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Gene therapy offers hope for untreatable CTE brain disorder

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[Researchers from Weill Cornell Medical College] published a new study (“Anti-Phospho-Tau Gene Therapy for Chronic Traumatic Encephalopathy”) in Human Gene Therapy that shows the feasibility of using gene therapy to treat the progressive neurodegenerative disorder chronic traumatic encephalopathy (CTE). The study demonstrated the effectiveness of direct delivery of gene therapy into the brain of a mouse model of CTE.

“CTE is a progressive neurodegenerative disorder caused by repetitive trauma to the central nervous system (CNS) suffered by soldiers, contact sport athletes, and civilians following accident-related trauma. CTE is a CNS tauopathy, with trauma-induced inflammation leading to accumulation of hyperphosphorylated forms of the microtubule-binding protein Tau (pTau), resulting in neurofibrillary tangles and progressive loss of neurons. At present, there are no therapies to treat CTE. We hypothesized that direct CNS administration of an adeno-associated virus (AAV) vector coding for an anti-pTau antibody would generate sufficient levels of anti-pTau in the CNS to suppress pTau accumulation thus interrupting the pathogenic process,” the investigators wrote.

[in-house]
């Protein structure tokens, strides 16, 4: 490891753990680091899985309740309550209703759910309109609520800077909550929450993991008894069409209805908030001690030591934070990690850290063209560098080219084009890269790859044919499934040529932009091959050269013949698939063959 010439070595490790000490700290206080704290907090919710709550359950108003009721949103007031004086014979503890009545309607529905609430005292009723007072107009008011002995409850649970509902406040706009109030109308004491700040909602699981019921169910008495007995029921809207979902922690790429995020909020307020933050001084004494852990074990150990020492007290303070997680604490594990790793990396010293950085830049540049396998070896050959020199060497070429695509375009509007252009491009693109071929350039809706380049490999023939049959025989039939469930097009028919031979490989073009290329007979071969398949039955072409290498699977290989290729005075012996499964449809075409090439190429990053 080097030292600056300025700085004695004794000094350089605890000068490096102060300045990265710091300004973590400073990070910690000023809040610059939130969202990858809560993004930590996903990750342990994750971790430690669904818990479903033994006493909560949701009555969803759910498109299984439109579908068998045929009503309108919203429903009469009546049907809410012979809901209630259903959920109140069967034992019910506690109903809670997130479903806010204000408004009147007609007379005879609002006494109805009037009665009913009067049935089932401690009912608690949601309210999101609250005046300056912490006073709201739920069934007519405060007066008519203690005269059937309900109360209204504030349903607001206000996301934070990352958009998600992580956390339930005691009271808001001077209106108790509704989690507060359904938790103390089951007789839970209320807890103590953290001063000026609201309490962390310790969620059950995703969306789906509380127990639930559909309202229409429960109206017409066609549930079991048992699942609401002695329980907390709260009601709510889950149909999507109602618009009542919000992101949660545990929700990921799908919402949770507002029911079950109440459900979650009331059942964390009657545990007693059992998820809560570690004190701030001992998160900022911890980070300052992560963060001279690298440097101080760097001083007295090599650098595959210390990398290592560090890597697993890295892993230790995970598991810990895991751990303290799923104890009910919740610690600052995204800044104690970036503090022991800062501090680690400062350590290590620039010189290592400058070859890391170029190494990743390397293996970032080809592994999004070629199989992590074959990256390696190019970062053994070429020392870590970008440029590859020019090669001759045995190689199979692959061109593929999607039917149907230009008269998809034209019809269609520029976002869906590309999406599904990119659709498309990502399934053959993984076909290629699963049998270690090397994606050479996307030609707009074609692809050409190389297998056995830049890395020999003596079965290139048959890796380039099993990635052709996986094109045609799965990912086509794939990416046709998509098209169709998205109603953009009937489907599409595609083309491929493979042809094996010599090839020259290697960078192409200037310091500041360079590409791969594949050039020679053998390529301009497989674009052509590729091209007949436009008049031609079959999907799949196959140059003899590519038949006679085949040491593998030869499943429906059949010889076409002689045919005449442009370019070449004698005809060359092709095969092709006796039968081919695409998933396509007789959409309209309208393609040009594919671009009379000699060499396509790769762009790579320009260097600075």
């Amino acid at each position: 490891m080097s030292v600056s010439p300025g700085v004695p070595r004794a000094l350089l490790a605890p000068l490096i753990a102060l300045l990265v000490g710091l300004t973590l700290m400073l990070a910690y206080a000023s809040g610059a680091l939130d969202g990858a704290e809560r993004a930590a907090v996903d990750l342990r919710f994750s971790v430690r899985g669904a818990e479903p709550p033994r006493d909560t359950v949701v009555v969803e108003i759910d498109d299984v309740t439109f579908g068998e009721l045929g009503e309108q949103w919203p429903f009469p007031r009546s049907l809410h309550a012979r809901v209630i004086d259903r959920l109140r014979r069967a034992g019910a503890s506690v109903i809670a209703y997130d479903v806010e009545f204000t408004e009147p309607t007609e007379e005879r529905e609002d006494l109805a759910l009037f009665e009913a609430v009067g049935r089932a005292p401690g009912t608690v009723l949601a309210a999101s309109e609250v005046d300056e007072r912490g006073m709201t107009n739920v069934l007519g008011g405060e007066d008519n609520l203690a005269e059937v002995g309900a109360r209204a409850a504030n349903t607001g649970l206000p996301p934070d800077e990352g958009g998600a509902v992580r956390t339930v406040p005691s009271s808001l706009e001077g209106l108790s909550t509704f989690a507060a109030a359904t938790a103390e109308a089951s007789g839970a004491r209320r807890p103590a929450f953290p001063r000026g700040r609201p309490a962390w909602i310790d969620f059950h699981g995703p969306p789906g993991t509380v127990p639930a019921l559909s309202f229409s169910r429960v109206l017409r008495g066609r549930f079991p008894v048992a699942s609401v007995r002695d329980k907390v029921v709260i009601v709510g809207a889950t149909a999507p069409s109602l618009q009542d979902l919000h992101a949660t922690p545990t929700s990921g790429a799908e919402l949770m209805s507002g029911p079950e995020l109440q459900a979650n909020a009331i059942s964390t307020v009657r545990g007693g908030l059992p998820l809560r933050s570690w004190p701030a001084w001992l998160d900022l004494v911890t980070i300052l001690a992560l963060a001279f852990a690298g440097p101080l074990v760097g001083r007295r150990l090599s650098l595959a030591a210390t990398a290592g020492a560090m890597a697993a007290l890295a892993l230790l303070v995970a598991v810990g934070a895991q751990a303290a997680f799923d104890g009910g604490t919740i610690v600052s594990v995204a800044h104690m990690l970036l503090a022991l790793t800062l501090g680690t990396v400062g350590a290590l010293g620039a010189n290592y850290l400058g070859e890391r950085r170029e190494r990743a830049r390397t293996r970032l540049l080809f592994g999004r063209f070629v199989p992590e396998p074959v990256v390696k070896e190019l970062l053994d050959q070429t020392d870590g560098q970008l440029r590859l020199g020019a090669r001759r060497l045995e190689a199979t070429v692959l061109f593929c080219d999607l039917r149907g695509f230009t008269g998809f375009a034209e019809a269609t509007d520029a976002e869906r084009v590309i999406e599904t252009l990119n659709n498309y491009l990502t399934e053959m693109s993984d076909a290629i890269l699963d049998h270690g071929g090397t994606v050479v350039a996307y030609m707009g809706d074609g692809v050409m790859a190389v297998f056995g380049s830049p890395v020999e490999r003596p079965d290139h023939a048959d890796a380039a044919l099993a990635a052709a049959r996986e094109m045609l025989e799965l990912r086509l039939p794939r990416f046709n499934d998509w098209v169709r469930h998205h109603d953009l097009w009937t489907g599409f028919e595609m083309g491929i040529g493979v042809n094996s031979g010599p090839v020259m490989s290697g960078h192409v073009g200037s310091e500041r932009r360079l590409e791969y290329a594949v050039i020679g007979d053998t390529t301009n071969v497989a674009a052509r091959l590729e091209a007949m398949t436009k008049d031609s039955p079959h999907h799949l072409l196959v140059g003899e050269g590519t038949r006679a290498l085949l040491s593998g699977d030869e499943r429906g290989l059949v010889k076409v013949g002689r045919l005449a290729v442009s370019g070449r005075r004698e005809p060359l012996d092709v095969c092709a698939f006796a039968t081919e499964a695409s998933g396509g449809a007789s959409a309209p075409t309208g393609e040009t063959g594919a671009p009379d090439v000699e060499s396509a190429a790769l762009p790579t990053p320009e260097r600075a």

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“Using doses that can be safely scaled to humans, the data demonstrate that CNS administration of AAVrh.10anti-pTau is effective, providing a new strategy to interrupt the CTE consequences of TBI.”

Read full, original post: Gene Therapy Shows Promise in the Treatment of Chronic Traumatic Encephalopathy

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